For a laundry czar, ironing is about more than clean clothes
By: Jill Pertler, Pine Journal
We begin life as children. We grow up. We grow older. No matter how hard we try, no matter how much we tell ourselves we won’t do it, somehow it happens. Somewhere along the line – between diaper changing and retirement – we become our parents.
It might be in the form of an absent-minded habit, a tendency to gesture a certain way or use certain catch phrases. It might be you notice you’re combing your hair like your dad or clipping coupons like your mom. It might even involve the laundry.
I scoffed at the whole laundry process as a newlywed 16 years ago.
“I will not get excited about cleaning clothes,” I remember telling my mother and mother-in-law. I’m sure they cringed at my attitude.
All through high school my mom ironed my jeans. While I appreciated the crisp lines of my pants, I didn’t see the value in the ironing process.
My mother-in-law tried to show me how to iron a man’s shirt once. I pretended to pay attention. I wasn’t a man. Why would I need to iron a man’s shirt?
When we were first married, my husband and I waited until the laundry hamper was heaping before we’d make the trek to the apartment laundry room to do our 13 loads of wash. We left the ironing board set up in the bedroom and pressed whatever we needed each morning before work.
When we moved into our first house and had our own washer and dryer, we devised a point system to encourage laundry completion. Each stage of the laundry process – sorting, washing, drying, folding and putting away – was worth points, which we actually had the time to tally. This, of course, was during life B.C. (before children).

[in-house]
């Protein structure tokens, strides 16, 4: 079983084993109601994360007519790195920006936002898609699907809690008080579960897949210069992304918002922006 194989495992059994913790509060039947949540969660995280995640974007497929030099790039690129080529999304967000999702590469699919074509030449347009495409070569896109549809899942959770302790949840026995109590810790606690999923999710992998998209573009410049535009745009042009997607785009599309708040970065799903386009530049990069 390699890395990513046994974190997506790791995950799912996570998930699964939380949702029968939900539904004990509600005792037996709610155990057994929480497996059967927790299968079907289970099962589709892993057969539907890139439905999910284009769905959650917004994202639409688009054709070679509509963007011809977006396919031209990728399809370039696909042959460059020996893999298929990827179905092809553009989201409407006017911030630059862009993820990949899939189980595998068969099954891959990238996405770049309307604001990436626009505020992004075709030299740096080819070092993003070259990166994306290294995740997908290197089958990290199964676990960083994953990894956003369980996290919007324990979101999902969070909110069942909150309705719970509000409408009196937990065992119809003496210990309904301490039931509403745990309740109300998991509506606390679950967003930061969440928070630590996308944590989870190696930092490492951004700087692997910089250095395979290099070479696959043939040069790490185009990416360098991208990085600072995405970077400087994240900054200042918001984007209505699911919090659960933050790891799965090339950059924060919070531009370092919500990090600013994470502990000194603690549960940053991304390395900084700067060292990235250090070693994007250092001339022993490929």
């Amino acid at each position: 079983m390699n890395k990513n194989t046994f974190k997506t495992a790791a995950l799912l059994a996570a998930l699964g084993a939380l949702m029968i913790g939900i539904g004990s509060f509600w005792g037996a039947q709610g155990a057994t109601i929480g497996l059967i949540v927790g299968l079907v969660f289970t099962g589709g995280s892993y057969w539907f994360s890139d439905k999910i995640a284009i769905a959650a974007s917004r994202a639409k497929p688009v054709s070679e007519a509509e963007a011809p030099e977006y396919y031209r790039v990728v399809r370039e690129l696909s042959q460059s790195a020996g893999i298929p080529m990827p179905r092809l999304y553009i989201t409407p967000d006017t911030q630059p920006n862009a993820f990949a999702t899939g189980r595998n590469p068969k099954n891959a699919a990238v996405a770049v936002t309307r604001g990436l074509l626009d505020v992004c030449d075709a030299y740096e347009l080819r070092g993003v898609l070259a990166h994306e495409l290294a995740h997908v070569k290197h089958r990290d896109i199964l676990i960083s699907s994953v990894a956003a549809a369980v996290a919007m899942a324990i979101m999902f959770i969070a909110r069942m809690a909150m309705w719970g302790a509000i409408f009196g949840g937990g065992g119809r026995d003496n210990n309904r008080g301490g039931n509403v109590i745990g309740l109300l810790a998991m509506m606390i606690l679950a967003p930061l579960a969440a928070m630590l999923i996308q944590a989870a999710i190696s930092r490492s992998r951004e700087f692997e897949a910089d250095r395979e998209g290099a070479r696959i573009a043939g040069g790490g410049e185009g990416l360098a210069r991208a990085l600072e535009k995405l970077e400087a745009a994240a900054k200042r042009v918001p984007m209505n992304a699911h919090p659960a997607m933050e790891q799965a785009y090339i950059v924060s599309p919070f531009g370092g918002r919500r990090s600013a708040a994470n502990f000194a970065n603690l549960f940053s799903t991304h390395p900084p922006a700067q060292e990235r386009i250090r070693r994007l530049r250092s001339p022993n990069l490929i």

Since those days, we’ve added four human mouths and three animal ones to the household. We no longer have time to think about, much less count, laundry points. In addition, my husband “managed” to ruin a number of wash loads during our early years A.D. (after daughter), and was restricted to a non-wash classification.
In other words, I’ve become laundry czar.
Through the years, my views on laundry have evolved. You can’t spend a substantial amount of time completing any task without justifying its importance in your mind. I’ve come to appreciate the fresh smell of a newly washed shirt and the crispness of clean sheets on a bed. I can fold five bath towels in under a minute and sort socks like a pro. In the past few months, I’ve even taken to ironing.
In short, I’ve become my mother.
My mother ironed my jeans. She ironed my dad’s work clothes. She ironed lots of things. Now, all these years later, I’ve finally realized she didn’t iron because the creases in the fabric gave her intrinsic rewards.
Being a parent is a lot about taking care of others. It’s about being unselfish and ironing your daughter’s jeans because she likes them that way. It’s about ironing a man’s shirt even though you’re not a man. It’s about seeing beyond yourself and realizing life is so much more real when it’s experienced as we versus me.
Ironing is a fairly concrete way of doing something nice for the people you love. It’s as simple as that.
My mom called the other afternoon when I happened to be (you guessed it) ironing.
“Don’t you enjoy ironing clothes?” she asked. I could imagine her smiling on the other end of the line.
I had to pause. A year ago, I would have laughed at the thought. Then I answered her honestly. “Yeah, Mom, I guess I do.”
With that, I officially embraced the laundry stage of life. Those of us who’ve been there know it’s about so much more than clean clothes. Besides, who says becoming your mother has to be all bad?
(Column originally published in 2003.) Cloquet resident Jill Pertler, award-winning syndicated columnist and author of “The Do-It-Yourselfer’s Guide to Self-Syndication,” is collecting fans on Facebook on her Slices of Life page. Email her at firstname.lastname@example.org or visit her website at http://marketing-by-design.home.mchsi.com/.